Women who are motivated to eat and discount the future are more obese
Objective Food reinforcement and delay discounting (DD) independently predict body mass index (BMI), but there is no research studying whether these variables interact to improve prediction of BMI. Methods BMI, the relative reinforcing value of high (PMAXHED) and low (PMAXLED) energy dense food, and DD for $10 and $100 future rewards (DD 10, DD100) were measured in 199 adult females. Results PMAXHED (P = 0.017), DD10 (P = 0.003), and DD 100 (P = 0.003) were independent predictors of BMI. The interaction of PMAXLED × DD10 (P = 0.033) and DD100 (P = 0.039), and PMAXHED × DD10 (P = 0.038) and DD100 (P = 0.045) increased the variance accounted for predicting BMI beyond the base model controlling for age, education, minority status, disinhibition, and dietary restraint. Based on the regression model, BMI differed by about 2 BMI units for low versus high food reinforcement, by about 3 BMI units for low versus high DD, and by about 4 BMI units for those high in PMAXHED, but low in DD versus high in PMAXHED and high in DD. Conclusion Reducing DD may help prevent obesity and improve treatment of obesity in those who are high in food reinforcement. Copyright © 2013 The Obesity Society.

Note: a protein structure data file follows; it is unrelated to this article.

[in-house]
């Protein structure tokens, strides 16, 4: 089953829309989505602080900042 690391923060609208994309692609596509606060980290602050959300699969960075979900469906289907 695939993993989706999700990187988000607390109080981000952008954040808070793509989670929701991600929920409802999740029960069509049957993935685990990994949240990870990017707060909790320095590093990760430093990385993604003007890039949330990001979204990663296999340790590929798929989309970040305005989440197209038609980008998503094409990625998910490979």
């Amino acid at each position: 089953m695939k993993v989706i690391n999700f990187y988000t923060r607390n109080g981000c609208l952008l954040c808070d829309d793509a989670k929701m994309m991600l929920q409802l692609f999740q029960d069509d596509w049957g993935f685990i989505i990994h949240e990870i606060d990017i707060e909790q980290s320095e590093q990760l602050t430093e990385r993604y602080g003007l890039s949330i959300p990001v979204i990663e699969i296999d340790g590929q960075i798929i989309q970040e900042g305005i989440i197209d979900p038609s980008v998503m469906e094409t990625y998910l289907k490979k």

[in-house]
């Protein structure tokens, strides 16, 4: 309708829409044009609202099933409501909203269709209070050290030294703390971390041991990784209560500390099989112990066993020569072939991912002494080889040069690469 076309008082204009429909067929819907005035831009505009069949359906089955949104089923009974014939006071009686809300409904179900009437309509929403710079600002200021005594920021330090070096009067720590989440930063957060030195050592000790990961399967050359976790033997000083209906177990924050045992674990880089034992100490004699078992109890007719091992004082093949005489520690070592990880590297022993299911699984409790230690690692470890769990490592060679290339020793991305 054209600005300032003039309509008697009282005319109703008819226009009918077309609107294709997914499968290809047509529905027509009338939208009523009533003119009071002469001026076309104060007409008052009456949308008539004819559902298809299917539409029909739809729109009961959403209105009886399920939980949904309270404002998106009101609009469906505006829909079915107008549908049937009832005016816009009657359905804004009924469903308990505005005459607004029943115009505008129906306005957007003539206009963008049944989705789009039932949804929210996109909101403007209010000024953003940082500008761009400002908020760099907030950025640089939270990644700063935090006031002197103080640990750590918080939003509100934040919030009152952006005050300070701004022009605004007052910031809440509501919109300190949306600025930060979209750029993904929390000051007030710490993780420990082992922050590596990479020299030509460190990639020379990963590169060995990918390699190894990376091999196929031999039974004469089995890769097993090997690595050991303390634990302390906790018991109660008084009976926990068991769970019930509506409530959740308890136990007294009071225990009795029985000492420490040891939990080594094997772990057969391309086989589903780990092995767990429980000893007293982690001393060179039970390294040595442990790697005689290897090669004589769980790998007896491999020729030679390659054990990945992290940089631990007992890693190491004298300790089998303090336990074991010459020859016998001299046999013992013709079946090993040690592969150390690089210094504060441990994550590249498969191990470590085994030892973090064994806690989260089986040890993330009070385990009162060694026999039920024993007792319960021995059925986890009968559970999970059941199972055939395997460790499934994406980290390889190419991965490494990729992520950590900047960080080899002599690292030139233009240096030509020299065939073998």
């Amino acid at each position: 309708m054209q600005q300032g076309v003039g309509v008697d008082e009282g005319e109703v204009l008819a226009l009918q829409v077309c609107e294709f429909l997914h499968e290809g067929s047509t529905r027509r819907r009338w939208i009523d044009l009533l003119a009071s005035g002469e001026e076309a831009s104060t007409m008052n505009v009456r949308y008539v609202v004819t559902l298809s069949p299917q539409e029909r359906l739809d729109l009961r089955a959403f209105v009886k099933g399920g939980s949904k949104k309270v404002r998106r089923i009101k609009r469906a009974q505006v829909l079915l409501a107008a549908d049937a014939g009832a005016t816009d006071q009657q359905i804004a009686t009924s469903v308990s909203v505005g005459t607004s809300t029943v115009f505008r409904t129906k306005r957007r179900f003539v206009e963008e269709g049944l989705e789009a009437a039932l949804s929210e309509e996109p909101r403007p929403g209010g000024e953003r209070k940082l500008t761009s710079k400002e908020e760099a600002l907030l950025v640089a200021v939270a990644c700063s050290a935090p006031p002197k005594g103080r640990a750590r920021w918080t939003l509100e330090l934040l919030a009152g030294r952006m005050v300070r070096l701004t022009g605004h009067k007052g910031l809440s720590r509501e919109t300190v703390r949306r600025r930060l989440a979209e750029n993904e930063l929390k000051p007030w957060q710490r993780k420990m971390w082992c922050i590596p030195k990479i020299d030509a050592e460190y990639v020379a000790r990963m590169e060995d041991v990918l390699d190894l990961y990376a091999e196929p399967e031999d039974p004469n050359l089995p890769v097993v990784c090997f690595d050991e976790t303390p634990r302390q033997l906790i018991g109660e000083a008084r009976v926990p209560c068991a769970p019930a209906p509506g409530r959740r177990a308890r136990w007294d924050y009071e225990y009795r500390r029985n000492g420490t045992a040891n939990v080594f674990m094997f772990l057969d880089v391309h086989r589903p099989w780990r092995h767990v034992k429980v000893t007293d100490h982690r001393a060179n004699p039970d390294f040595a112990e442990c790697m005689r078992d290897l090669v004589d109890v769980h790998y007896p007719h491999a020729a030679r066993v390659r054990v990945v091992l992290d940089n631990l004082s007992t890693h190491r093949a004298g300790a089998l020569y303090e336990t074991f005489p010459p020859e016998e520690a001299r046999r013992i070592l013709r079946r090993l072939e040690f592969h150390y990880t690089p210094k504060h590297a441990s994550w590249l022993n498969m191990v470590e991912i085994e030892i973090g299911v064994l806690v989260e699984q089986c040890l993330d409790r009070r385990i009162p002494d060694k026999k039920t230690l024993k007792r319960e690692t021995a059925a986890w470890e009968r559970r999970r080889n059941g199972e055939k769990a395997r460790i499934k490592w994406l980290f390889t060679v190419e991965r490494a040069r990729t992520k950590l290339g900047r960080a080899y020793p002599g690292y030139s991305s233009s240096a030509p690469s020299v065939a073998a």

Epstein, LH; Jankowiak, N; Fletcher, KD; Carr, KA; Nederkoorn, C; Raynor, HA; Finkelstein, E
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